China’s COVID-19 restrictions hit historic Beijing theater


BEIJING — Performances have been suspended at one among Beijing’s oldest and most famed theaters as a part of a recent wave of shop and restaurant closures in response to a spike in COVID-19 cases within the Chinese capital.

The Jixiang Theater within the downtown Wangfujing shopping district was originally inbuilt 1906 and recently moved to its present location on the eighth floor of a shopping center that also houses shops and a quick food restaurant. It’s famed for performances of Peking opera and other traditional art forms.

Performances were attributable to resume Nov. 27, but such dates for re-opening have often been prolonged.

China reported 24,263 recent cases Saturday, 515 of them in Beijing. The overwhelming majority were asymptomatic.

Despite that, lockdowns and other strict control measures have been put in place across the country, with many Beijing residents sent notices advising them not to depart home unless absolutely crucial.

Restaurants, malls and shops deemed non-essential have been closed and foot traffic in those still open was much reduced. Detection of a single case and even a detailed contact of an infected person can force the closure of a complete office constructing or apartment block.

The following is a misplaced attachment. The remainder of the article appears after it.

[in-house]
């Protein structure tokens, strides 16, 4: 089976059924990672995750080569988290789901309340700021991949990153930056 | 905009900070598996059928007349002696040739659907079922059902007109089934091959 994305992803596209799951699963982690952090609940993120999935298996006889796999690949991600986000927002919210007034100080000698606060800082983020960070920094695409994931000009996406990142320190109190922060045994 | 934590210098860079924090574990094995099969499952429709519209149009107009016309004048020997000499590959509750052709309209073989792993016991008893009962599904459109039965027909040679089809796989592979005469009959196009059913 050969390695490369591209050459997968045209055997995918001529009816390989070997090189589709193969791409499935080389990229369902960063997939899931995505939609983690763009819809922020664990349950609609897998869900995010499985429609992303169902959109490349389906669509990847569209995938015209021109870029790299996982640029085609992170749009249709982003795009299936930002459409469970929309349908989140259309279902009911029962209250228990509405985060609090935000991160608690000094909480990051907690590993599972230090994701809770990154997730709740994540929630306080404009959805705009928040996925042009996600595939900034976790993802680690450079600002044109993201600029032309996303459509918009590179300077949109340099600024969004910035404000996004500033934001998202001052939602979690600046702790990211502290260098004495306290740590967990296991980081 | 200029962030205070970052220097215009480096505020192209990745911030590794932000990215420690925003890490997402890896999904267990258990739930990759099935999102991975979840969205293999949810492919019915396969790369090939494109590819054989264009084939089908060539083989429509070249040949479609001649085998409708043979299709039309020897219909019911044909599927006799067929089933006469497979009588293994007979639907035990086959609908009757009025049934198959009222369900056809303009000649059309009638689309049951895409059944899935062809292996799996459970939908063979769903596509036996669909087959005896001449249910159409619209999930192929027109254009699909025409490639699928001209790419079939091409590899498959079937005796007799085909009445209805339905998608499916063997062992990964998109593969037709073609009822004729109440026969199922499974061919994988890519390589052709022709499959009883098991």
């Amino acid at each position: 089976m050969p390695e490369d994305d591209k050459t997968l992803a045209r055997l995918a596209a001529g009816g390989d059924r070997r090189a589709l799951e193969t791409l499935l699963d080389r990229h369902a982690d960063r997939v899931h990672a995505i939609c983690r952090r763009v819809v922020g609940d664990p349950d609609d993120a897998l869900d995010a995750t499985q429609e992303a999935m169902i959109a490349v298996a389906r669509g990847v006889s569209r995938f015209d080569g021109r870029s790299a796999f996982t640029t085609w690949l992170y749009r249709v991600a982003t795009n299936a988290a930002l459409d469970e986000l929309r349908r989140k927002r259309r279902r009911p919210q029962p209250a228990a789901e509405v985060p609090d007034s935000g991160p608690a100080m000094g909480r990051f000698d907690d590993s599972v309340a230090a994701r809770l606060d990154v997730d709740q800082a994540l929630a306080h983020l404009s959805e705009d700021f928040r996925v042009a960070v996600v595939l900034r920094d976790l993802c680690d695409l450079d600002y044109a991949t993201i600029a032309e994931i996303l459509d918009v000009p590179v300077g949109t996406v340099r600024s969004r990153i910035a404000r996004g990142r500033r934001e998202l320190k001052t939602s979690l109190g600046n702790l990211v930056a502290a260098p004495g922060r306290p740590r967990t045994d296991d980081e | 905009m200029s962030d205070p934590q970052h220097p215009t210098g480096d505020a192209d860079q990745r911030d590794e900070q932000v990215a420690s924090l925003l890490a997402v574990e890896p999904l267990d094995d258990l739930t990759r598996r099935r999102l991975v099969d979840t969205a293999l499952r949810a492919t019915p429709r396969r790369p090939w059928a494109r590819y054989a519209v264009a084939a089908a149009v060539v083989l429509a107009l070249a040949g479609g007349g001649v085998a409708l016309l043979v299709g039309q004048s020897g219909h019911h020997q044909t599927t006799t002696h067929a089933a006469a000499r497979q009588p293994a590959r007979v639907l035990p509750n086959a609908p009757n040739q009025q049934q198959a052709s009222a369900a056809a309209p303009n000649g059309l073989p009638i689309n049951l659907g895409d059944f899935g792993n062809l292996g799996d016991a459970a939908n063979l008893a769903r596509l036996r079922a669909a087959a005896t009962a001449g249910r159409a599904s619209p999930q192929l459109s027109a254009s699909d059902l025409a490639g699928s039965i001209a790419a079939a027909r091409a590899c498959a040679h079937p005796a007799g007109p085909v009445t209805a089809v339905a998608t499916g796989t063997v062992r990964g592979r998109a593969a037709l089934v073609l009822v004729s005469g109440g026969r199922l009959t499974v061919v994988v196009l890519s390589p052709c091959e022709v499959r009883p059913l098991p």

Access to Beijing’s elite Peking University was suspended Wednesday. Individuals who visited a vegetable market in the town’s southeast where a case was found were ordered into quarantine in a hotel at their very own expense.

The southern metropolis of Guangzhou plans to construct quarantine facilities for nearly 250,000 people. Guangzhou, a city of 13 million people, is the most important of a series of hot spots across China with outbreaks since early October.

China’s infection numbers are low compared with the US and other major countries, however the ruling Communist Party is attempting to isolate every case under its “zero-COVID” policy.

Repeated closures of neighborhoods, schools and businesses are fueling public frustration and clashes with medical examiners.

The policy can be inflicting major damage to the economy and global supply chains. Access to a Zhengzhou industrial zone that’s home to the world’s biggest iPhone factory was suspended this month following outbreaks. Apple Inc. said deliveries of its recent iPhone 14 model can be delayed after staff fled. Local authorities have called for low-level party officials and even military recruits to fill their places, in response to reports.

The cruel measures come at the same time as the national government tries to cut back the impact of anti-disease controls which have confined hundreds of thousands of individuals to their homes, resulting in mixed messages and adding to confusion and anger.

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